In a sensitivity analysis lowering the case multiplier, we found that a lower percentage of admitted patients with SARS-CoV-2 were asymptomatic; therefore, fewer infections were detected with asymptomatic screening. When antigen test sensitivity was decreased from 67.4% to 37%, the number of detected asymptomatic infections decreased to 403 (CI, 350–464) for 1-stage antigen, to 931 (CI, 809–1,071) for combined antigen and PCR, and to 656 (CI, 571–756) for serial antigen testing. A sensitivity analysis increasing the probability of asymptomatic infection by 50% resulted in 1,638 (CI, 1,441–1,811) admitted patients (11.6%) with asymptomatic SARS-CoV-2. The number of asymptomatic infections detected ranged from 1,104 for the one-stage antigen testing to 1,515 for the combined antigen and PCR testing. With increased vaccine effectiveness, 679 (CI, 547–821) patients (6.1%) with SARS-CoV-2 were asymptomatic. A scenario increasing vaccine effectiveness decreased total hospital admissions and averted 2,912 (CI, 2,558–3,093) total admissions (∼20%) with SARS-CoV-2 because we assumed that vaccinated individuals had a greater probability of “blocking” SARS-CoV-2 infection. Testing policies did not perform qualitatively different; between 458 (one-stage antigen) and 628 (combined antigen plus PCR) asymptomatic cases were detected. Sensitivity analyses lowering community incidence resulted in fewer admissions with or for COVID-19 and increased the number of tests with a higher ratio of false positives. Overall, the percentage of asymptomatic cases detected ranged from 37% for 1-stage antigen testing with decreased sensitivity to 92.5% for combined antigen plus PCR testing.

When estimating the cost of testing, the lowest cost per identified infection was 1-stage antigen testing at $3,890 (range, $3,488–4,360) followed by serial antigen testing at $5,770 (range, $5,180–6,480) (Table 3). One-stage antigen plus confirmatory PCR testing ($9,810; range, $8,800–11,020) was the most expensive testing policy. The NNS ranged from 89 for 1-stage antigen testing to 131 for serial antigen testing within the main analysis. Community incidence impacted the estimated cost per identified infection and NNS. The NNS for the 3 testing policies ranged from 726 to 1,082 when community incidence was lowered to 820 per 100,000 and from 2,033 to 3,034 at 200 per 100,000. Cost per identified infection ranged from $89,440 to $227,630.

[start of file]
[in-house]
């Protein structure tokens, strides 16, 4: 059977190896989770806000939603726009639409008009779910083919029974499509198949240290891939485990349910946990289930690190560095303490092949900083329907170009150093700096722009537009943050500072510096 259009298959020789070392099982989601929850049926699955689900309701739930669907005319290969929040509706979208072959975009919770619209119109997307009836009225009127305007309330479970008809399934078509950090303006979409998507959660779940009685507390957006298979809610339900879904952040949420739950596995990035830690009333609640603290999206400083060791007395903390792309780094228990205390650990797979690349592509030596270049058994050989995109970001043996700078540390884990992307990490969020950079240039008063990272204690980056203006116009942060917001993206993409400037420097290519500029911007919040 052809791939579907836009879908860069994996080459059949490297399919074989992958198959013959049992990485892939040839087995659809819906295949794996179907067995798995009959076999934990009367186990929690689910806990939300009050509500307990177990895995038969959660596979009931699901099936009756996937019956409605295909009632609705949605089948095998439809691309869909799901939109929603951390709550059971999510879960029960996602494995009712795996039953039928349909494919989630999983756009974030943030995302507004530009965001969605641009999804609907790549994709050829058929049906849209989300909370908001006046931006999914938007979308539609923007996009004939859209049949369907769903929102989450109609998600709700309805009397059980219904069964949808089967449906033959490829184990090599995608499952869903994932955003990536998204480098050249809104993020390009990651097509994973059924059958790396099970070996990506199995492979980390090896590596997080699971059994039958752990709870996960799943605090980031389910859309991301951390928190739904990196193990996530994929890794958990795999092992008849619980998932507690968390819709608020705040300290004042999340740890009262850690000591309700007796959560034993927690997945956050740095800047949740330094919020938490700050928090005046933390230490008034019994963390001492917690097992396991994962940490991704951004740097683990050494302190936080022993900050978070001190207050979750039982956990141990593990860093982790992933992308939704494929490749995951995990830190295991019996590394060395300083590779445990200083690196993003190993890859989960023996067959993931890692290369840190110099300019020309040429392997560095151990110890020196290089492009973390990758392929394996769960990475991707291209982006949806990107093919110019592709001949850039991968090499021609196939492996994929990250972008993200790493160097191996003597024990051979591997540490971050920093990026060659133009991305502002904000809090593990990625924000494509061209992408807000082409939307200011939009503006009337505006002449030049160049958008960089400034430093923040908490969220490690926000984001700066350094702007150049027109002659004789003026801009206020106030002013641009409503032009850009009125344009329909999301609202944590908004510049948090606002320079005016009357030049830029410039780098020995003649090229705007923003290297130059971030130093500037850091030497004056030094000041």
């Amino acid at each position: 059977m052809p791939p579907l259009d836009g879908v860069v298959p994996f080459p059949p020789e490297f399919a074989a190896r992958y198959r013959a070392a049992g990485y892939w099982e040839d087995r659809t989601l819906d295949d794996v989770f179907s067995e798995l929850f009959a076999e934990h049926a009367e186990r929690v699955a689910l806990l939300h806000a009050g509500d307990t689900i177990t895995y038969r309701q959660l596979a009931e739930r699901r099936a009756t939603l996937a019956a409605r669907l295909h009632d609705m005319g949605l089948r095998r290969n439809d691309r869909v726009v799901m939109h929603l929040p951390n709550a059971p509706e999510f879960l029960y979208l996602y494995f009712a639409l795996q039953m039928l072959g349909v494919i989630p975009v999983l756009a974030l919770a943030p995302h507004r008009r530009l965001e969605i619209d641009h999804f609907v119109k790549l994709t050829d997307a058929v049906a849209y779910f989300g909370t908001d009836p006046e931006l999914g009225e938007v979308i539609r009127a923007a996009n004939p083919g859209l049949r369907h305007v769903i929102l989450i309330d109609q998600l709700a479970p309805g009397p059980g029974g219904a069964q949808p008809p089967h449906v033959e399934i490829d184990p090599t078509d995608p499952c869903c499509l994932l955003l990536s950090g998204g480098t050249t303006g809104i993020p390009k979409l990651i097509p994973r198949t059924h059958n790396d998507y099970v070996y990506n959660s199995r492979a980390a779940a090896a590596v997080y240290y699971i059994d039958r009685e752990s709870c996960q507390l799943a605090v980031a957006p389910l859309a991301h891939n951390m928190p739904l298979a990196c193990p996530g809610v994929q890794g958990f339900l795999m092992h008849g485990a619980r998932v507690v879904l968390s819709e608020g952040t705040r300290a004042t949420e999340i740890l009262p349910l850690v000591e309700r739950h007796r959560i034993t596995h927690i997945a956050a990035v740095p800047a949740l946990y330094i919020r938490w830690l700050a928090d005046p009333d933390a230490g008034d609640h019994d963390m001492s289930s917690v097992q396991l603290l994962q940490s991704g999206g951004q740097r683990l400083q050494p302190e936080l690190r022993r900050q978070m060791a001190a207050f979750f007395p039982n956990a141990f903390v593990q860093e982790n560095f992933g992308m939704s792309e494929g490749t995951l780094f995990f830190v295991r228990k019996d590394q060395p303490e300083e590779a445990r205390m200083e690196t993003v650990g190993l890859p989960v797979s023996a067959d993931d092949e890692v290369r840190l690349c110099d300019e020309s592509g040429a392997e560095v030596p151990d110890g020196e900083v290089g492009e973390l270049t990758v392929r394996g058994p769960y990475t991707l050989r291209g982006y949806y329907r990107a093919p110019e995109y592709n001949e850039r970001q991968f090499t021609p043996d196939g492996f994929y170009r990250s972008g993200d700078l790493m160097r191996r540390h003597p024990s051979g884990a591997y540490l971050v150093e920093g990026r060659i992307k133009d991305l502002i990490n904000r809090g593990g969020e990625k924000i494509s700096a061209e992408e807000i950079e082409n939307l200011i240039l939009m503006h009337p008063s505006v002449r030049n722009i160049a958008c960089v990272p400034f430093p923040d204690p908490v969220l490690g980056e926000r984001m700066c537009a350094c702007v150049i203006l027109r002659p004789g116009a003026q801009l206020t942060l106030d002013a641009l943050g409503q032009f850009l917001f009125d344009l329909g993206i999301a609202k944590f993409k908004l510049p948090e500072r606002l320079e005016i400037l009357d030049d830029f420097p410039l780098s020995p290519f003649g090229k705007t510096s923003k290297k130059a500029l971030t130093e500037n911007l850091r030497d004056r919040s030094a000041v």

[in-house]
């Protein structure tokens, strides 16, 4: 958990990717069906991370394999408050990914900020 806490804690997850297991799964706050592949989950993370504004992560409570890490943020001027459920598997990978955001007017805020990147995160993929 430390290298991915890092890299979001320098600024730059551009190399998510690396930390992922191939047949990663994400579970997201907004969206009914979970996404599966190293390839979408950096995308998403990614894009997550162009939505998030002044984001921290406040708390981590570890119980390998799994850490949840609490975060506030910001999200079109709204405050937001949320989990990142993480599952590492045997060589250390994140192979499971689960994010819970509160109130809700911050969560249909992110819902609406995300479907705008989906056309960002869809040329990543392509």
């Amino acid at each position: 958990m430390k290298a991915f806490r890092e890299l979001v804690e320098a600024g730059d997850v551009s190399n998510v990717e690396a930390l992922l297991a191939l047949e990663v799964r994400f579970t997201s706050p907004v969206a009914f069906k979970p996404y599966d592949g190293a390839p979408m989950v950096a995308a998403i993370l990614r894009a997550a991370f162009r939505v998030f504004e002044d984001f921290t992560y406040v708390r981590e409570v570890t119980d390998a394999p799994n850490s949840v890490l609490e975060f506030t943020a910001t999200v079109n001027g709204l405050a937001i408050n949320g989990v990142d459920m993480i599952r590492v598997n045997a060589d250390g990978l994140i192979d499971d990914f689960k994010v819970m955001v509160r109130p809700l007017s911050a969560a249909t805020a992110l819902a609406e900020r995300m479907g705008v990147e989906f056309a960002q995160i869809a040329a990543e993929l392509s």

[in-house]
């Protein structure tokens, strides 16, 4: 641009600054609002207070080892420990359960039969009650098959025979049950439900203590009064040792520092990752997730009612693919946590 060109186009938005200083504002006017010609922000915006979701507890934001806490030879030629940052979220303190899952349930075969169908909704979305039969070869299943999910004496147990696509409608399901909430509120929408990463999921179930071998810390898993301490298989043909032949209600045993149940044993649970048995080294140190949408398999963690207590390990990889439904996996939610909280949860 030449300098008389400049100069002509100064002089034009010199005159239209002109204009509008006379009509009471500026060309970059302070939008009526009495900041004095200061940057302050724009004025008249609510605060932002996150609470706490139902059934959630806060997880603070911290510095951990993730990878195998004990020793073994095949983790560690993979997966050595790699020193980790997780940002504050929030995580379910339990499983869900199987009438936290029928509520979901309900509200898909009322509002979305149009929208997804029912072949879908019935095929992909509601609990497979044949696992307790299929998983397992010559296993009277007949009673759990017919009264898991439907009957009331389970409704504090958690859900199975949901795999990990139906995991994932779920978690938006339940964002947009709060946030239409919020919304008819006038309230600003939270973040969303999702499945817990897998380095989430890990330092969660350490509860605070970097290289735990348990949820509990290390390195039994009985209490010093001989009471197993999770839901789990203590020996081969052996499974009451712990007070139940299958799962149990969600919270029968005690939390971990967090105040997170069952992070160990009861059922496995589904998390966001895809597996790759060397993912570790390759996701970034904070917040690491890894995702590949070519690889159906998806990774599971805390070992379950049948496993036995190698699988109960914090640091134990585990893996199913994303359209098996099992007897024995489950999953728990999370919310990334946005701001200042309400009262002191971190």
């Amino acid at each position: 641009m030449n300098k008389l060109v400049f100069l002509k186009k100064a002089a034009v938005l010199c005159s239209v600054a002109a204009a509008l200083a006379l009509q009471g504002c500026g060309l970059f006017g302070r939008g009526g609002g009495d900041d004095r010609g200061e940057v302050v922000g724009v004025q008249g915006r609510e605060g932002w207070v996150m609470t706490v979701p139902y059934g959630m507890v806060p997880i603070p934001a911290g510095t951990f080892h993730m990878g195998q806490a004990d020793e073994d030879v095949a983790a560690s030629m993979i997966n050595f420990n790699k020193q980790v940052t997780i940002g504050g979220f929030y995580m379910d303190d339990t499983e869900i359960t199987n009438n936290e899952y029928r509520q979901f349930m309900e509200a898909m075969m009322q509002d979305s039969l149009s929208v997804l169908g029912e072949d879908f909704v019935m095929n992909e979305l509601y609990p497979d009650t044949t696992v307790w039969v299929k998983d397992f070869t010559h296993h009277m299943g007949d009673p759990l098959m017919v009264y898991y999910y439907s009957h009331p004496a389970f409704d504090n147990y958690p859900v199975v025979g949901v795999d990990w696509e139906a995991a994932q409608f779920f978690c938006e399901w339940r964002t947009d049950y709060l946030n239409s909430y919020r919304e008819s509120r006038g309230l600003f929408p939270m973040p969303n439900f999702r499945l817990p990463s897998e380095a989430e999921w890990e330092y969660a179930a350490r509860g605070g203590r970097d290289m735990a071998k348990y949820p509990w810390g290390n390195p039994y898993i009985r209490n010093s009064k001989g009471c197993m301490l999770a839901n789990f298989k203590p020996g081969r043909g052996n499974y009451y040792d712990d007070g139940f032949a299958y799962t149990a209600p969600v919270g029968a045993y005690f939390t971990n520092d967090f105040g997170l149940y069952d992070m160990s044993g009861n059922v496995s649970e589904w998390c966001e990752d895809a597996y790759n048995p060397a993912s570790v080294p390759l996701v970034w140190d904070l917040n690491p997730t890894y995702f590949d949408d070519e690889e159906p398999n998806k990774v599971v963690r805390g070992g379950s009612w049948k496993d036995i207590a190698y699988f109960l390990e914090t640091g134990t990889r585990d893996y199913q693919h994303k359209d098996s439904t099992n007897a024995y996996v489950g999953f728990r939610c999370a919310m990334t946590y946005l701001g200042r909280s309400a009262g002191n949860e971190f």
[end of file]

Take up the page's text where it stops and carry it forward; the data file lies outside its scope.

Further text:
Table 3. Estimated Costs and Number Needed to Screen for SARS-CoV-2 Testing Policies for Acute-Care Settings

Note. N/A, not available.

a No. needed to screen (NNS) calculated as no. of asymptomatic tests performed/no. of asymptomatic infections identified.

b Estimated total cost of testing policy calculated as (no. of asymptomatic tests performed × cost of test). Cost of rapid antigen test, $45 and PCR, $112. Cost estimates based on Centers for Medicare & Medicaid Services (

c Estimated cost per identified infection calculated as (estimated total cost of testing policy/# of asymptomatic infections identified).


In an individual-based microsimulation of acute-care settings in North Carolina, we estimated that nearly 10% of SARS-CoV-2 infections (∼1,000 cases) went undetected when no preadmission screening for asymptomatic infection was performed over a month of increased community incidence attributable to the SARS-CoV-2 ο (omicron) variant. When asymptomatic screening was implemented with either a combined antigen plus PCR test or serial antigen testing, >85% of asymptomatic infections were detected. However, combined antigen plus PCR testing resulted in a significant number of false positives due to prior SARS-CoV-2 infection among admitted patients and had the highest associated costs. Our modeling results suggest that implementing serial antigen testing during periods of high community transmission may be an effective approach to detecting asymptomatic infection among hospital admissions. Detection of asymptomatic infections and subsequent implementation of appropriate infection prevention measures could reduce SARS-CoV-2 nosocomial transmission risk, along with other infection control measures including screening for symptoms and universal masking.